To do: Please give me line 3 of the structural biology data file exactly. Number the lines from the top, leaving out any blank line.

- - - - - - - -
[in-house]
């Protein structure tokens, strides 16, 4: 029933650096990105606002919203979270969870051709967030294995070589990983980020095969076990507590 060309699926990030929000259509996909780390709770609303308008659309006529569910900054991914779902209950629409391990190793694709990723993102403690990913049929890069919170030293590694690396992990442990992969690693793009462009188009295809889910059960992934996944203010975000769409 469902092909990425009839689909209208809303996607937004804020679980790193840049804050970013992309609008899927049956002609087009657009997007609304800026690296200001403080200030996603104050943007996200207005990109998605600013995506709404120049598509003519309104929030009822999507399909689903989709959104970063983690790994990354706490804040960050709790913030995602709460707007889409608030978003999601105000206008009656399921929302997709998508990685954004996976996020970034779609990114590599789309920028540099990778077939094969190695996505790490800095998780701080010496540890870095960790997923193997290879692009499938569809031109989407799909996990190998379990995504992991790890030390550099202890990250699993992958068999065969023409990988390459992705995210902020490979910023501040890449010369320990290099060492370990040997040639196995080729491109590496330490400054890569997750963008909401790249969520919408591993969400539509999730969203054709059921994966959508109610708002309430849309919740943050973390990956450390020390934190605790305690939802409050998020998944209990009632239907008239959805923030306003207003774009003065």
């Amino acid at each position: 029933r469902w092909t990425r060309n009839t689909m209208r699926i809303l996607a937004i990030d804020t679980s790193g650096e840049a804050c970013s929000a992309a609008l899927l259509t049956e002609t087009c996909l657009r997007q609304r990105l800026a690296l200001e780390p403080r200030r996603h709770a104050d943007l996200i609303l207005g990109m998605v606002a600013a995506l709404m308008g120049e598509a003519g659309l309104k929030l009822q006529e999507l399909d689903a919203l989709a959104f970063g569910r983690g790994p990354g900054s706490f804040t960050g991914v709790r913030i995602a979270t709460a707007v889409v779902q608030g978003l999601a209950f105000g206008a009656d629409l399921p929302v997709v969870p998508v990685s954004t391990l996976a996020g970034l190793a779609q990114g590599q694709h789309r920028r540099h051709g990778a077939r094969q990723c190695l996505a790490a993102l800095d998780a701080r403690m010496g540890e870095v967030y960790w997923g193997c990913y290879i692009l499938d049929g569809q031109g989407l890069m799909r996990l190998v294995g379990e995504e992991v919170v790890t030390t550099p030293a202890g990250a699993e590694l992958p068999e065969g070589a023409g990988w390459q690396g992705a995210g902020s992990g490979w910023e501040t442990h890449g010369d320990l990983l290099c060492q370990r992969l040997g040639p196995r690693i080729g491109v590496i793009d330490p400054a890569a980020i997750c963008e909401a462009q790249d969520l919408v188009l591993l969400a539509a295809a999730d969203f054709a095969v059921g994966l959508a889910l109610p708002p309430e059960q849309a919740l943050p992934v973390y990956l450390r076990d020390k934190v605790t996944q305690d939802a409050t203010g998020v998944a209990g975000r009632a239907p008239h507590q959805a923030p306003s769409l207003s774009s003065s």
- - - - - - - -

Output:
């Amino acid at each position: 029933r469902w092909t990425r060309n009839t689909m209208r699926i809303l996607a937004i990030d804020t679980s790193g650096e840049a804050c970013s929000a992309a609008l899927l259509t049956e002609t087009c996909l657009r997007q609304r990105l800026a690296l200001e780390p403080r200030r996603h709770a104050d943007l996200i609303l207005g990109m998605v606002a600013a995506l709404m308008g120049e598509a003519g659309l309104k929030l009822q006529e999507l399909d689903a919203l989709a959104f970063g569910r983690g790994p990354g900054s706490f804040t960050g991914v709790r913030i995602a979270t709460a707007v889409v779902q608030g978003l999601a209950f105000g206008a009656d629409l399921p929302v997709v969870p998508v990685s954004t391990l996976a996020g970034l190793a779609q990114g590599q694709h789309r920028r540099h051709g990778a077939r094969q990723c190695l996505a790490a993102l800095d998780a701080r403690m010496g540890e870095v967030y960790w997923g193997c990913y290879i692009l499938d049929g569809q031109g989407l890069m799909r996990l190998v294995g379990e995504e992991v919170v790890t030390t550099p030293a202890g990250a699993e590694l992958p068999e065969g070589a023409g990988w390459q690396g992705a995210g902020s992990g490979w910023e501040t442990h890449g010369d320990l990983l290099c060492q370990r992969l040997g040639p196995r690693i080729g491109v590496i793009d330490p400054a890569a980020i997750c963008e909401a462009q790249d969520l919408v188009l591993l969400a539509a295809a999730d969203f054709a095969v059921g994966l959508a889910l109610p708002p309430e059960q849309a919740l943050p992934v973390y990956l450390r076990d020390k934190v605790t996944q305690d939802a409050t203010g998020v998944a209990g975000r009632a239907p008239h507590q959805a923030p306003s769409l207003s774009s003065s």